The winner of the Israeli Television Academy Award for Best Drama in 2020 Manayek joins the ranks of internationally loved and lauded Israeli dramas, many of which have been reinterpreted by US TV producers to critical and commercial success.
Indeed, some of the most award-winning and long-running TV series of the past decade have been adaptations of Israeli dramas, including In Treatment, Euphoria and Homeland.
The US shows are rightfully celebrated for showcasing top actors, tight scripts, and sometimes confronting questions of faith, ethics and government abuses of power. The original series are superior though, on all occasions. The stories, characters and landscape are borne of a place and culture that are so deeply steeped in conflict (historic and present day), multi-generational traumas, Orthodox and secular society, Jewish people from various other countries and a high level of immigration within a geographically small environment.
The exceptional writing and the combination of the personal and the political reflects daily life in Israel. Manayek (a derogatory, slang term for ‘policeman’ in Hebrew) is another phenomenal example of tight scripting and beautiful cinematography and music. It is fleshed out with flawed but relatable characters, each imbued with a deep humanity and sense of loyalty – whoever or whatever the object of their affection is.
Izzy Bachar is a veteran police investigator, with an eye to retirement. When a young hitman is arrested for killing a state witness, Bachar becomes unwittingly involved in a labyrinthine affair in which high-ranking police officers, criminal networks and politicians are operating in secret. His loyalty to the force and to his former partner and best friend, Barak Harel, is suddenly in question.
Director Alon Zingman also directed the highly praised (and Israeli Television Academy Award Winner) Shtisel and creator, Roy Iddan, was celebrated for Kfula. Shalom Assayag as Izzy, Amos Tamam as Barak and Liraz Chamami (Tal Ben Harush) are all stars of Israeli TV with credits on Kfula, The Spy and Mossad 101 respectively.
What makes Manayek and Israeli drama so ripe for adaptation? Ultimately, it is the quality of the scripts, which fearlessly and – sometimes controversially – scrutinise Israel and Israelis without a sentimental, rose-tinted lens. The plots are an apex of political, spiritual and personal dilemmas, which are at the core of daily life in Israel, and the Middle East more generally.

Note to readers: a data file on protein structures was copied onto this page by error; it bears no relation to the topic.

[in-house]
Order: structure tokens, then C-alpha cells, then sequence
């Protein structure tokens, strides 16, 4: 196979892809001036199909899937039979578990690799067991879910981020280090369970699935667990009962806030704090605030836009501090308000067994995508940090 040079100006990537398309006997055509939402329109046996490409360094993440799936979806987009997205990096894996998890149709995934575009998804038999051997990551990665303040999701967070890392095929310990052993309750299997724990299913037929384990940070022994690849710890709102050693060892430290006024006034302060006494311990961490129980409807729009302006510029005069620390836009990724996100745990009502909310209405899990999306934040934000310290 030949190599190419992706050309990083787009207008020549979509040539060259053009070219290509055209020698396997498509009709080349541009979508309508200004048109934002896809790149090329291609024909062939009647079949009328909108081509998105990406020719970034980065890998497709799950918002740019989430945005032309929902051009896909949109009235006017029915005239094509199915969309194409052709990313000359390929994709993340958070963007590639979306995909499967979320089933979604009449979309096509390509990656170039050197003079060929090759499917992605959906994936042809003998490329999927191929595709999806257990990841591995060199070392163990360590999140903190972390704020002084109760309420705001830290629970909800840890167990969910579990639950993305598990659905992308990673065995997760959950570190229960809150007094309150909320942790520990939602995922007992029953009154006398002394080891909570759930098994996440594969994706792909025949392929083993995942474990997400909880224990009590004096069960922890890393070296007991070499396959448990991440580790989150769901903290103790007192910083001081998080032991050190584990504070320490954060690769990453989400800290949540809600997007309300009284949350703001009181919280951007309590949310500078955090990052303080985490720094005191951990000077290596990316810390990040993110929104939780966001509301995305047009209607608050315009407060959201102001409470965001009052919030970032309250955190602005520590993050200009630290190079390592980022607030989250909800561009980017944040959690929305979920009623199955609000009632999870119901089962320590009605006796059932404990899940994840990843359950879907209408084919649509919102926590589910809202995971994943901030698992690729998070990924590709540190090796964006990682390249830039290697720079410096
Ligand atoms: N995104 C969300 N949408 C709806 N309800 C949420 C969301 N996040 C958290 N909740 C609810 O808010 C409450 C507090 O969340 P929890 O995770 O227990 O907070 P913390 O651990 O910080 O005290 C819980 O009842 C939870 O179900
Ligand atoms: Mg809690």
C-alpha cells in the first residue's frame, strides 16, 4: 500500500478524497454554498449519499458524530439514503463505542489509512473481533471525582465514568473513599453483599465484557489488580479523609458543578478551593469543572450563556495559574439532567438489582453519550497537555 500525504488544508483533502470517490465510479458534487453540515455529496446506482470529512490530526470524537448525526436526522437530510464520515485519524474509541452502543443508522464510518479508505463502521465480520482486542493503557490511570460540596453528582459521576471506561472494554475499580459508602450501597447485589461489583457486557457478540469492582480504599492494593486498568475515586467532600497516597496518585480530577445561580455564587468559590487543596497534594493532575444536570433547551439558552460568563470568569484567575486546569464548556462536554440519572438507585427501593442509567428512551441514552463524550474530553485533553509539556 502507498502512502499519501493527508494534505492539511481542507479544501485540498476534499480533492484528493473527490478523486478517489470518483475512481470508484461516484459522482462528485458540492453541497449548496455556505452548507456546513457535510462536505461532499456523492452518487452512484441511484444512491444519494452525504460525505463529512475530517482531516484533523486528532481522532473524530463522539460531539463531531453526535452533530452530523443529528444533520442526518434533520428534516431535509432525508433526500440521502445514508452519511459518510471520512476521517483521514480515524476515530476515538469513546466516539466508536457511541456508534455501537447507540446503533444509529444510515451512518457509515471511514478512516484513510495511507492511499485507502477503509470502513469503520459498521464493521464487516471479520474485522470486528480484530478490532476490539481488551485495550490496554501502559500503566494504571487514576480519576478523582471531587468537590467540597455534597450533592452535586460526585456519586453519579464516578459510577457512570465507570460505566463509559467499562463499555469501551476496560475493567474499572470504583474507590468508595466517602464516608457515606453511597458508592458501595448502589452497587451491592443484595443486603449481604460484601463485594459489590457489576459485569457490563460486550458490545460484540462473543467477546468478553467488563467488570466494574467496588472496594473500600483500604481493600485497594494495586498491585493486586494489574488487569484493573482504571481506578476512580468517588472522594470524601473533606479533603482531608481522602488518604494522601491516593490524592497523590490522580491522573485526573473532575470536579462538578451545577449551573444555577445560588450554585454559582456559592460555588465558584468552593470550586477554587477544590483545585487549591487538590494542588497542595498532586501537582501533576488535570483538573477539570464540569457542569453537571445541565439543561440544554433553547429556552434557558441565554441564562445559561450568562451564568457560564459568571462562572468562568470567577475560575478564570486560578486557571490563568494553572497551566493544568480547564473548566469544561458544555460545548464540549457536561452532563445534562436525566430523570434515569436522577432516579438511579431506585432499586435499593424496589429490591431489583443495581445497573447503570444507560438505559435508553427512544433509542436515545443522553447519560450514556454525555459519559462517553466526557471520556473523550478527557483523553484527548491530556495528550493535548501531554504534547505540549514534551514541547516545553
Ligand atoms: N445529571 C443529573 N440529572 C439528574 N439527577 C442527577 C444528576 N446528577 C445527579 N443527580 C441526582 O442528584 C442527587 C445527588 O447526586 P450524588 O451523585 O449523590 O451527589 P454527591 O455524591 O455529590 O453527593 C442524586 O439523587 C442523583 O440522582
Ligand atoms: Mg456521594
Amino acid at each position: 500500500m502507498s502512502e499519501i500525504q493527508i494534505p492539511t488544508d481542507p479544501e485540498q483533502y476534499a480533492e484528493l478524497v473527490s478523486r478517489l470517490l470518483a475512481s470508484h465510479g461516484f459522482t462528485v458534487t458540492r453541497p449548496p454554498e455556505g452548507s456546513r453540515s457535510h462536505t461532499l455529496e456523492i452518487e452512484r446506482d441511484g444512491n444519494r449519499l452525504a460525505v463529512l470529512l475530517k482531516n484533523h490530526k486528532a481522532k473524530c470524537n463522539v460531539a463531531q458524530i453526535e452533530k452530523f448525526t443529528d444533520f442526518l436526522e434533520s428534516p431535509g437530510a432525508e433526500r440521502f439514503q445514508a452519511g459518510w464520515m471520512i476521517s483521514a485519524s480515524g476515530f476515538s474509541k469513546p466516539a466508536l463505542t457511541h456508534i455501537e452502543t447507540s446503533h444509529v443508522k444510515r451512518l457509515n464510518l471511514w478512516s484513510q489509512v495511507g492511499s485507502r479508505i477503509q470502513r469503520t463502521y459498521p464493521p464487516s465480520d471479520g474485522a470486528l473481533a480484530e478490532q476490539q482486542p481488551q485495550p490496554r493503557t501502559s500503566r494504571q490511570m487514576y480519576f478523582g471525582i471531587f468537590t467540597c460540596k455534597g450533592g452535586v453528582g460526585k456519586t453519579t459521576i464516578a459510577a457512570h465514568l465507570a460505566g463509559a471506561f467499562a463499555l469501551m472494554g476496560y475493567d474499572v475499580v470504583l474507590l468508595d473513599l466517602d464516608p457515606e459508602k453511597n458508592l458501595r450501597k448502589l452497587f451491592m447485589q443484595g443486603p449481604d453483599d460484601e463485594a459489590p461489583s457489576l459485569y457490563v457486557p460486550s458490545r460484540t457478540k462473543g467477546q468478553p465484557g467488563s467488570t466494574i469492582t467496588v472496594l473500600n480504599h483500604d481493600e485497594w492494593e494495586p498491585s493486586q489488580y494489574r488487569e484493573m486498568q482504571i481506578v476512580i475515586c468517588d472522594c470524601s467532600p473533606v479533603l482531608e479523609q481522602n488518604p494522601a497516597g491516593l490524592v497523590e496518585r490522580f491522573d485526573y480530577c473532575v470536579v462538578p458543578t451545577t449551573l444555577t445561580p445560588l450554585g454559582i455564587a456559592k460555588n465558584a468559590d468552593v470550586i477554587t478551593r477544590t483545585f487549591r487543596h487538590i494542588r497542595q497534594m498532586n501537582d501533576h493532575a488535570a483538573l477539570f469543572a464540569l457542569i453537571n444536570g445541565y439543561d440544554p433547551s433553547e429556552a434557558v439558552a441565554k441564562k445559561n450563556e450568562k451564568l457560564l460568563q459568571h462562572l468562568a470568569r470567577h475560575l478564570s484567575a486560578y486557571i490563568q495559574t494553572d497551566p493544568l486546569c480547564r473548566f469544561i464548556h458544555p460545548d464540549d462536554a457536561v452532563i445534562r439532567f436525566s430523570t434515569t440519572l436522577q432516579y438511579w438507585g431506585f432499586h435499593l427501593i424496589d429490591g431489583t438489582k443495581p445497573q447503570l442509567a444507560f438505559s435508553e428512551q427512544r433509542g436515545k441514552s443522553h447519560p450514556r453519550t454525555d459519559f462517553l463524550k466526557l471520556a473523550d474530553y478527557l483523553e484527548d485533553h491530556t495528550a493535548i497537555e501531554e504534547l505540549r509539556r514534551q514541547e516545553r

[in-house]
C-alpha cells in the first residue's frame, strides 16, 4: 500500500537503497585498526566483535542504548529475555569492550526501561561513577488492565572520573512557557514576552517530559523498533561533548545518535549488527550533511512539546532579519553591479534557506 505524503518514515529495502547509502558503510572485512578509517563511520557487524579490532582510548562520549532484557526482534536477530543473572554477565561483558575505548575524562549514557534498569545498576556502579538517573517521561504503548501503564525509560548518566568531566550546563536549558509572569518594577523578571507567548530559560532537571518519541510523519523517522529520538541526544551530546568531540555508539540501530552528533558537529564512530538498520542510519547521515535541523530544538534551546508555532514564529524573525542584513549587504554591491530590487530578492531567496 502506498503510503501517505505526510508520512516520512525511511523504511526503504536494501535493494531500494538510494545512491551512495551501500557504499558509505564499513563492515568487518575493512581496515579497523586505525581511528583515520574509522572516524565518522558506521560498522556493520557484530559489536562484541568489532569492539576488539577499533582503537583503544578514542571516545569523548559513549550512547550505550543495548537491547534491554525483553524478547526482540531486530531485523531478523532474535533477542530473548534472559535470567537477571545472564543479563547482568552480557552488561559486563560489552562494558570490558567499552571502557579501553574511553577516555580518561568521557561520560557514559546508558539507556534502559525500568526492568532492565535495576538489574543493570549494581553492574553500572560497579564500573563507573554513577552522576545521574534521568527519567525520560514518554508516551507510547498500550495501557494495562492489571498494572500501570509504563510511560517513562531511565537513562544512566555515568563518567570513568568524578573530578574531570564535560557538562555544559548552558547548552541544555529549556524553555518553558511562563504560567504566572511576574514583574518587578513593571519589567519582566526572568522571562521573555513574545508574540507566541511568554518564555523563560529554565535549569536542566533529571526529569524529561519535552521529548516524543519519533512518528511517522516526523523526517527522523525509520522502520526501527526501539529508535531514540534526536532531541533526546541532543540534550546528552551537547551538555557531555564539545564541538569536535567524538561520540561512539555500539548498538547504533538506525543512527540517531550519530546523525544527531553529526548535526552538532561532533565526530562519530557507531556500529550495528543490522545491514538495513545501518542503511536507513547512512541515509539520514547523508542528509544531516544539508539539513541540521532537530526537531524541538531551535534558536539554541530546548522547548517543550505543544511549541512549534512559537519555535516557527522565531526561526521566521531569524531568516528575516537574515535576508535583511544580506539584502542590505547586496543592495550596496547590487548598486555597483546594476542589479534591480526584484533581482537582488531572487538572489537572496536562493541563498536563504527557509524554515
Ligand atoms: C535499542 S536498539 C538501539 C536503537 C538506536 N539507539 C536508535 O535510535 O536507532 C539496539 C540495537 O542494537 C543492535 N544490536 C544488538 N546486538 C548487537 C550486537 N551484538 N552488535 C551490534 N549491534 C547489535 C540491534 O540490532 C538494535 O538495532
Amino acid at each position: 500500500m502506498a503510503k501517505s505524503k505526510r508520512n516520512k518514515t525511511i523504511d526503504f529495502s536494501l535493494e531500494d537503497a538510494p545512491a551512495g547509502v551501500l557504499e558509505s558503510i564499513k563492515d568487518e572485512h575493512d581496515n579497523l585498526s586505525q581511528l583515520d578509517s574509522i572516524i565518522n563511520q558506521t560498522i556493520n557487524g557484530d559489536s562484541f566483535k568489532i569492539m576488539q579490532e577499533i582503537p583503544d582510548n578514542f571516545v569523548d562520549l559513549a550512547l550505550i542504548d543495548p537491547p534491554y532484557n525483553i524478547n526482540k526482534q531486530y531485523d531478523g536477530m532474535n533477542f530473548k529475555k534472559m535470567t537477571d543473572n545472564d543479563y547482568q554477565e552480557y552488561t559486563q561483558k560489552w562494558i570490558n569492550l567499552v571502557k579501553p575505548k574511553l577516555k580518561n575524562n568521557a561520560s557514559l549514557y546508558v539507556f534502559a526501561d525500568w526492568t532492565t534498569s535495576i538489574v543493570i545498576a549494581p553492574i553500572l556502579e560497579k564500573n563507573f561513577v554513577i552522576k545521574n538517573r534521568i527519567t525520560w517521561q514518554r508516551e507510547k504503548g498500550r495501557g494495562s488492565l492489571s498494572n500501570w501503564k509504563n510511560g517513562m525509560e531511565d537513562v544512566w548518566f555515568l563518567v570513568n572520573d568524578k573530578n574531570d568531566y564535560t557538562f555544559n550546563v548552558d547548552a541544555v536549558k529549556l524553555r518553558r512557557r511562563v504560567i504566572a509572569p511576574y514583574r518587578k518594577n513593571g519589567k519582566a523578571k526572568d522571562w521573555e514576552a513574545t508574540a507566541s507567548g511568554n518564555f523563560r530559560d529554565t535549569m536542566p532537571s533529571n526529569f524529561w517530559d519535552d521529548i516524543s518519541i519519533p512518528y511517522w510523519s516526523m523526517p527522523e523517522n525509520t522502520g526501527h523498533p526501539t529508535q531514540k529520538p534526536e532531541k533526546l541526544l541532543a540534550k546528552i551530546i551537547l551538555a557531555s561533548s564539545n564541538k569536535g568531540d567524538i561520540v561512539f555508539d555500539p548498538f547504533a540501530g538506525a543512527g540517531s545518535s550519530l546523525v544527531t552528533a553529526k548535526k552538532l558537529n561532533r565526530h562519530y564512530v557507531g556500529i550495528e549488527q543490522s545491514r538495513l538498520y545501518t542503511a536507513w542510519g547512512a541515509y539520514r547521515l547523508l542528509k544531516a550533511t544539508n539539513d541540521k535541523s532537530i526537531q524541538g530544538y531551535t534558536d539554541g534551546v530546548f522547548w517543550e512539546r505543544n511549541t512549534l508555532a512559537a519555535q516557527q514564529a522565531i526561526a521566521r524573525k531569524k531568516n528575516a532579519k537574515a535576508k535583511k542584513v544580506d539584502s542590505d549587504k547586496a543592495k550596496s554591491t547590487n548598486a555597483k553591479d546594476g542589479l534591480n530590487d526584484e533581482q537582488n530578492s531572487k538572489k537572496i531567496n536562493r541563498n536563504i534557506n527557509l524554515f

The ordinariness of multicultural interaction, conflict and the transient presence of peace cannot be understood by those who haven’t lived in a historic and present-day war zone. Israel is a place where many foreigners and expats have made a home, sometimes by choice and sometimes through government intervention. In such a small geographical area, the stories of survival and making new lives, coexisting with conflicting beliefs and values, and the role of government, police and military feed into the stories being told on the big and small screens.
SBS has some must-watch Israeli dramas available at SBS On Demand at present, including two seasons of False Flag. The game of cat-and-mouse between police, Mossad, Palestinian authorities and the seemingly suburban, everyday Israeli citizens caught up in a major crime and terrorism investigation keeps viewers guessing all the way to the final minute. And beyond. Who knew what, and when? Who was manipulating who? It’s impossible to look away for a second when watching this series. Catch it now, because it is being adapted into a US series entitled Suspicion, starring Uma Thurman.
Will Manayek be next?
It’s likely. Would grizzled, conflicted Izzy be played by Brian Cox, or Tommy Lee Jones? Will it be called Intrigue and relocated to Detroit? It’s possible, and that’s enough reason to watch the superior original series, a justified award-winner.
Manayek is now streaming at SBS On Demand.